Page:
Princeton University Press, 2002©

ii, Mathias Lauridsen

Tuesday, November 30, 2010

amis particuliers

The spotter is as carefully selected as one's tailor, as trusted as one's barber, more frequently visited than one's confessor, yet often as anonymous as one's tax collector. The relationship may or may not be reciprocal, but it is categorically not intimate, as if he were a personal trainer. In common with one's tennis coach or golf pro, he has a keen eye for what's off in one's form, but as a connoisseur of that standard, not of ourself. An architect, our house is not for him, and it is of indifference to him how we furnish it or how we use it.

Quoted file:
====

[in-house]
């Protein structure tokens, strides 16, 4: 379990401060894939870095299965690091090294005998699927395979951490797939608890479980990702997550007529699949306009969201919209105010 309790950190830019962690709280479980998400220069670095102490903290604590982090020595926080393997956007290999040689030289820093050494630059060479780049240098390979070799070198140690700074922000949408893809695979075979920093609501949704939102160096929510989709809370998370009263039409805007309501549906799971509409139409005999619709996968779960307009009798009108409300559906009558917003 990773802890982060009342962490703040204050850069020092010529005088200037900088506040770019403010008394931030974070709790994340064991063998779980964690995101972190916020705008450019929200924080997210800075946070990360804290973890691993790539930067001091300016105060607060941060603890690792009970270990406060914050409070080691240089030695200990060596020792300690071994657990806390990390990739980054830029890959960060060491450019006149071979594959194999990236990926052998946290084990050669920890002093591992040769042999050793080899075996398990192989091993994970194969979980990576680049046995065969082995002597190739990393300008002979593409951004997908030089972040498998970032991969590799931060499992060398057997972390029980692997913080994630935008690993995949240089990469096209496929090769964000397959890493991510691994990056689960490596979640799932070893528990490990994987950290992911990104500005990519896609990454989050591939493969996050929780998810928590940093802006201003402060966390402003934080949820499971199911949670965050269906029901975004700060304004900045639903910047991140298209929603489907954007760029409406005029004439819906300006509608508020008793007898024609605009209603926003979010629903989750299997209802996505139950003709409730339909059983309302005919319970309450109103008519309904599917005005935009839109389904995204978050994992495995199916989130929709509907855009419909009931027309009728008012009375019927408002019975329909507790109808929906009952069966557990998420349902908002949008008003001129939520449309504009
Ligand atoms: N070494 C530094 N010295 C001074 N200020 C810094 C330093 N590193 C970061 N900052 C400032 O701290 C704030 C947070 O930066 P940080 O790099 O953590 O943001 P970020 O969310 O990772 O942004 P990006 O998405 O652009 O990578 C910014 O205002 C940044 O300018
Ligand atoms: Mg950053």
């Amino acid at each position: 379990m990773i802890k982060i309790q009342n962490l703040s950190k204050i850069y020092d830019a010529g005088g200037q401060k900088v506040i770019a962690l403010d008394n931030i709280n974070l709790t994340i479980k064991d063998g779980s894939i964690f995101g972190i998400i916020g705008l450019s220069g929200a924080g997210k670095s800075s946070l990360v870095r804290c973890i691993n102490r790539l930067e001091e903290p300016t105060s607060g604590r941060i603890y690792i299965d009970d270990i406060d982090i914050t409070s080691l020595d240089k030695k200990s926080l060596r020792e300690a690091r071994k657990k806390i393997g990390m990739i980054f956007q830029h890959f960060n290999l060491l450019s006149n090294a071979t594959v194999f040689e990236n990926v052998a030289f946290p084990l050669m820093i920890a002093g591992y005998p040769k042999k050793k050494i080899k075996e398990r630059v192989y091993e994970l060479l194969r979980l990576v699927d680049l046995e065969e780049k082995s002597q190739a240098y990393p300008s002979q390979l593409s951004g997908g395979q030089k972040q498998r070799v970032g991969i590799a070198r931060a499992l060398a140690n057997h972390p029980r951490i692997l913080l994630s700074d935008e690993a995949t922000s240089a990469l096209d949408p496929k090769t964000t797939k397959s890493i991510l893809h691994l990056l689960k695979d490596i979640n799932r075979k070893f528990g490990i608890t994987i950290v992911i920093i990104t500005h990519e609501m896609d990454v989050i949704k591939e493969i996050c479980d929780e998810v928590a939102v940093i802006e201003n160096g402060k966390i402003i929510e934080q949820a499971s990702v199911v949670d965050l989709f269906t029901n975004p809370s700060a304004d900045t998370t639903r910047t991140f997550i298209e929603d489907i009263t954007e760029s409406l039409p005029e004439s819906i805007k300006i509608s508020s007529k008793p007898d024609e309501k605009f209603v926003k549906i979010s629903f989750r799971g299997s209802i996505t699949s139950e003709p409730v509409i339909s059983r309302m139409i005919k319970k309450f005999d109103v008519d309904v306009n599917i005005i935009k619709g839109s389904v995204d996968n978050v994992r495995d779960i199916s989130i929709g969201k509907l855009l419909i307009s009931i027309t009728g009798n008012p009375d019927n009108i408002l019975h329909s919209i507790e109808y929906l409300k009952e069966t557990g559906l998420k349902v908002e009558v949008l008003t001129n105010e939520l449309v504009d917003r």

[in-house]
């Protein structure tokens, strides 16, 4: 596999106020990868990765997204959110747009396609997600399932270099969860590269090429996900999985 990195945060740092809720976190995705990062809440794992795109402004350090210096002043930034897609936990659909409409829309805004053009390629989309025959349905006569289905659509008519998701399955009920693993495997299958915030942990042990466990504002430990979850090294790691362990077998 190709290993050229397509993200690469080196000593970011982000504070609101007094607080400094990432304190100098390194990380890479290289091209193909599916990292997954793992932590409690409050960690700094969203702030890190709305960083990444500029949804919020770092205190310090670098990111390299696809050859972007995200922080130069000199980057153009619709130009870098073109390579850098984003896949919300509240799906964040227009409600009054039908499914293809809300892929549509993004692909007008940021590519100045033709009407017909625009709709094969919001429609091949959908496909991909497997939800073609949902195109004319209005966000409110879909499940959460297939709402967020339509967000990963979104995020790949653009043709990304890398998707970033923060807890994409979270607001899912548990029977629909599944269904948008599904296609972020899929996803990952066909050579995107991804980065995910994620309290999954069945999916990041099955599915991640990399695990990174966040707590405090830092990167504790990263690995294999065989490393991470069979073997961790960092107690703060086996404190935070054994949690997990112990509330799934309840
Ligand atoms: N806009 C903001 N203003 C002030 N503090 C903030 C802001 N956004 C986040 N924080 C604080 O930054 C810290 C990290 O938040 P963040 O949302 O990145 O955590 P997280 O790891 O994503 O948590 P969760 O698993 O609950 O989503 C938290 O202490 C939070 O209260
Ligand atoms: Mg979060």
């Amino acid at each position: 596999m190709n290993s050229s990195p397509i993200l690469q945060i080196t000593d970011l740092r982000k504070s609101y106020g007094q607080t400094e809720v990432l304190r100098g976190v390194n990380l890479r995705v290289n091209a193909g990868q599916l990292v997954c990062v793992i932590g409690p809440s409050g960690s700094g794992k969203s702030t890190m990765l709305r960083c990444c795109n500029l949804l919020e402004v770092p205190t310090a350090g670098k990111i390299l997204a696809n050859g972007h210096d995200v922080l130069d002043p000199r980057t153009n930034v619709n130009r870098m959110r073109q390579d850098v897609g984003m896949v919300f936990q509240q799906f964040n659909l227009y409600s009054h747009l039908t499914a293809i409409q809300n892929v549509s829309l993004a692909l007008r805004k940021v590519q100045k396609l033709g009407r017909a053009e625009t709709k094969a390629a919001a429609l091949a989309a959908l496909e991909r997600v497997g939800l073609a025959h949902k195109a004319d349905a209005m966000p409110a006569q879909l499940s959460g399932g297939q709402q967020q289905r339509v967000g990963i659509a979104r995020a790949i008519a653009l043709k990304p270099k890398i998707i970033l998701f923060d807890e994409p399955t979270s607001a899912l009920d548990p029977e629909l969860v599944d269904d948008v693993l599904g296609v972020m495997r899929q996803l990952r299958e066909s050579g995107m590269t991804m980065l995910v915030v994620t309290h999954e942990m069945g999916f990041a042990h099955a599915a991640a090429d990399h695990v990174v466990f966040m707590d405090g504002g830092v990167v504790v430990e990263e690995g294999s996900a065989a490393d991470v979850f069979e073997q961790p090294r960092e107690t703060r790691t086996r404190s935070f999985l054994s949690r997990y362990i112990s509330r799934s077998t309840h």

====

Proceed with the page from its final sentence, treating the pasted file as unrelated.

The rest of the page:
His purview is the gym, his expertise is in what are called, free weights - plates of iron attached to bars for repeated movement through space under one's power. Bright machines were thought to make him obsolete; they are only averagers of elevations. He studies the arc of this transport for unwise deflection, for impetuous pace, for imbalance in parameters; and for completion. This is no rôle for a chum.

Yet, although a critic, he is also a giver of encouragement. This comes as much from his character as an enthusiast as from his own accomplishments. He will monitor whether we meet certain goals, set unilaterally by ourself, and will stand by to deliver us from miscalculation if necessary. Assuming a well-ordered self-awareness and self-discipline, his ultimate relationship with us, then, can be defined and appreciated instantly by anyone who blogs: he is our witness. He watches. This blog has a reader or two like him. I know it.

i, Mathias Lauridsen

"Jour cotonneux"